When the town of Columbus, Ohio, banned texting while driving in May 2010, city leaders there — just like those in the city of Charleston — hoped it would curb one of the more dangerous habits drivers do behind the wheel.

In reality, prosecutors say, the law that began with good intentions fell short when cases moved from the car to the courtroom.

Nearly one-third of the 140 citations written in that college town and state capital were dismissed, in part because the prosecutions became too cumbersome, officials said. Others were dropped as part of plea deals, among other reasons.

One of the biggest hurdles, Columbus assistant city prosecutor Melanie Tobias said, is that while the law banned texting while driving, it did not ban the acts of dialing a cellphone or accessing data and photographs.

The result, she said, was that without an admission by drivers that they were texting at the time they were spotted (which is why police seek a confession when they ask “do you know why I pulled you over?”), prosecutions became less of a slam dunk.

Equally troubling was the cost of making a case, she told The Post and Courier. For instance, if a driver’s texting records had to be obtained, it could mean paying for witnesses from phone companies to appear, potentially adding to the expense.

“It’s a lot of work for a minor misdemeanor offense,” Tobias said.

Charleston City Council will hold a public hearing Monday on the city-proposed ban on texting while driving. Council members are expected to take a first vote on the notion as soon as Tuesday. Already there are divisions within the ranks.

While Mayor Joe Riley supports the texting ban, City Councilman Mike Seekings has suggested that outlawing just texting within the city would be unenforceable because the acts of texting and phone-dialing are so similar. He has suggested exploring going “hands-free” across the city instead.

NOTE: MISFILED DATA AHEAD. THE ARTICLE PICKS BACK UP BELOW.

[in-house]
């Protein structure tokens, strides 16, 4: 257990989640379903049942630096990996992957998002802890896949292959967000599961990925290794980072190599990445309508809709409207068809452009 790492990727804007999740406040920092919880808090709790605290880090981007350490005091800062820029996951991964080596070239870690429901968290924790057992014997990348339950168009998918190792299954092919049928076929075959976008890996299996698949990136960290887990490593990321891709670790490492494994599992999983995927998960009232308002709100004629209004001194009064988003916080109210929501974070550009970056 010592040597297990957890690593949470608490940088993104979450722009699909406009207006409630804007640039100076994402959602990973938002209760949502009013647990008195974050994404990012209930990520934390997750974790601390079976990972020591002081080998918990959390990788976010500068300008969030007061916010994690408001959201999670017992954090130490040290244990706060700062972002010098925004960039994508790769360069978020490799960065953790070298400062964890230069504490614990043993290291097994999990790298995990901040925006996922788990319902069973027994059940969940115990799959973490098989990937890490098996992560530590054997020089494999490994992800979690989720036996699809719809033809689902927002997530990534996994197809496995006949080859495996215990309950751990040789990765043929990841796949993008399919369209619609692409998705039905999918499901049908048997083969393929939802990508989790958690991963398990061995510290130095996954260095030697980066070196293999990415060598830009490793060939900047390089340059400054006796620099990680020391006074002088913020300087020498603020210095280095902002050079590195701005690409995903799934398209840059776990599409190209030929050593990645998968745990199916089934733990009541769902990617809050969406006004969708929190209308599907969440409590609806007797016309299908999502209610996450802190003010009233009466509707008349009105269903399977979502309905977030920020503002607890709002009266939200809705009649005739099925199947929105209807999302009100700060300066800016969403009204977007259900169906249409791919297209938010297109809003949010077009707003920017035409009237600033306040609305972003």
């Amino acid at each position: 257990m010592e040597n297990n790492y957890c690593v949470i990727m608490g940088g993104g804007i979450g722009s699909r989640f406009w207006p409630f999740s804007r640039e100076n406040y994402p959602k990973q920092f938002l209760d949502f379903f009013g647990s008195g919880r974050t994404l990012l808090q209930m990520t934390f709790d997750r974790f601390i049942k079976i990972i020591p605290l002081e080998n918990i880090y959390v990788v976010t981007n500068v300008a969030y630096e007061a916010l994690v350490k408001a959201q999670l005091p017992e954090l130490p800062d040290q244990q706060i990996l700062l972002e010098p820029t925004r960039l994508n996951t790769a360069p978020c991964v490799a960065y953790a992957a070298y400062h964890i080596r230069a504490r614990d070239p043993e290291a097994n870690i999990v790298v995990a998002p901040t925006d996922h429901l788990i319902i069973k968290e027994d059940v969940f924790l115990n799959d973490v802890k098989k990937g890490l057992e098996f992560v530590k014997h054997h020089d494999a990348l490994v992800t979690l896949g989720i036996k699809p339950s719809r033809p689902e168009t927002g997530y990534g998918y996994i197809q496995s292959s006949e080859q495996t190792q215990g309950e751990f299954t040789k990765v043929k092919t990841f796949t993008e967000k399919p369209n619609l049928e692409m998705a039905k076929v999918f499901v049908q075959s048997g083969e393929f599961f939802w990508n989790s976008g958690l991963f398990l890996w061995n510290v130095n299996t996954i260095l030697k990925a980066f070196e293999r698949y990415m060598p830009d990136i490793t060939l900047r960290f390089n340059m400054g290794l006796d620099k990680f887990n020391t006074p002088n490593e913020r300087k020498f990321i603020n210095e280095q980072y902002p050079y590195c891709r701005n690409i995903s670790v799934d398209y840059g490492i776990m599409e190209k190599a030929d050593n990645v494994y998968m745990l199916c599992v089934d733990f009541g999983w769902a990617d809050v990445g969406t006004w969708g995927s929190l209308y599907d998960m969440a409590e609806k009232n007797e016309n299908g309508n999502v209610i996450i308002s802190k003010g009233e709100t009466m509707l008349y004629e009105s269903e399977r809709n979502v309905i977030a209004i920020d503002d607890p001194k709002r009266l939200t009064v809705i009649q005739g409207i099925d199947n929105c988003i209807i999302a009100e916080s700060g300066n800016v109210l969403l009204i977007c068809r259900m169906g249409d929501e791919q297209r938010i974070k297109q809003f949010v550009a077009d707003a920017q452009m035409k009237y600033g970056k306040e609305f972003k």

Councilman William Dudley Gregorie said the city should go a step further by banning all hand-held device usage — including phone, text and Internet — on “anything that moves,” he said, to include cars, bikes and skateboarding.

Charleston’s proposed ban would prohibit drivers from using hand-held devices behind the wheel to cover any form of texting, the reading of texts, e-mailing or typing. Simply talking on a cellphone while driving is not being targeted.

The fine for violators is set at $100, plus court costs. Enforcement would be done by city police officers who observe the practice.

The ban would cover any person in charge of a motor vehicle in motion on a public street or highway within the city limits. Exceptions include the operator of a motor vehicle that is lawfully parked or stopped, or a law enforcement officer, a member of a fire department or the operator of a public or private ambulance who is in the course of performing their official work duties.

For violators, no driver’s license penalty points would be assessed. Subpoenas for records from a phone company or time carrier could be pursued.

Mount Pleasant last month took a step toward banning texting while driving by making violators subject to a $50 fine. If a traffic accident is involved, a driver could face an additional fine of up to $200.

Meanwhile, driving-safety experts say that whatever City Council adopts, the effort would ring hollow if there were not a continued and aggressive enforcement policy on the part of police long after a ban takes effect.

Justin McNaull, AAA’s director of state relations and the group’s expert on distracted driving, said that for a no-texting ban to work there has to be a change in behavior across a wide spectrum of drivers. A mistake, he said, would be to have a “couple weeks of visible enforcement and then be done.”

The better move, he said, would be to have a long-standing and high-profile campaign of enforcement.

“People need to believe there’s a likelihood of getting a ticket for doing this, and that the ticket is going to carry some sting,” McNaull said.

Reach Schuyler Kropf at 937-5551.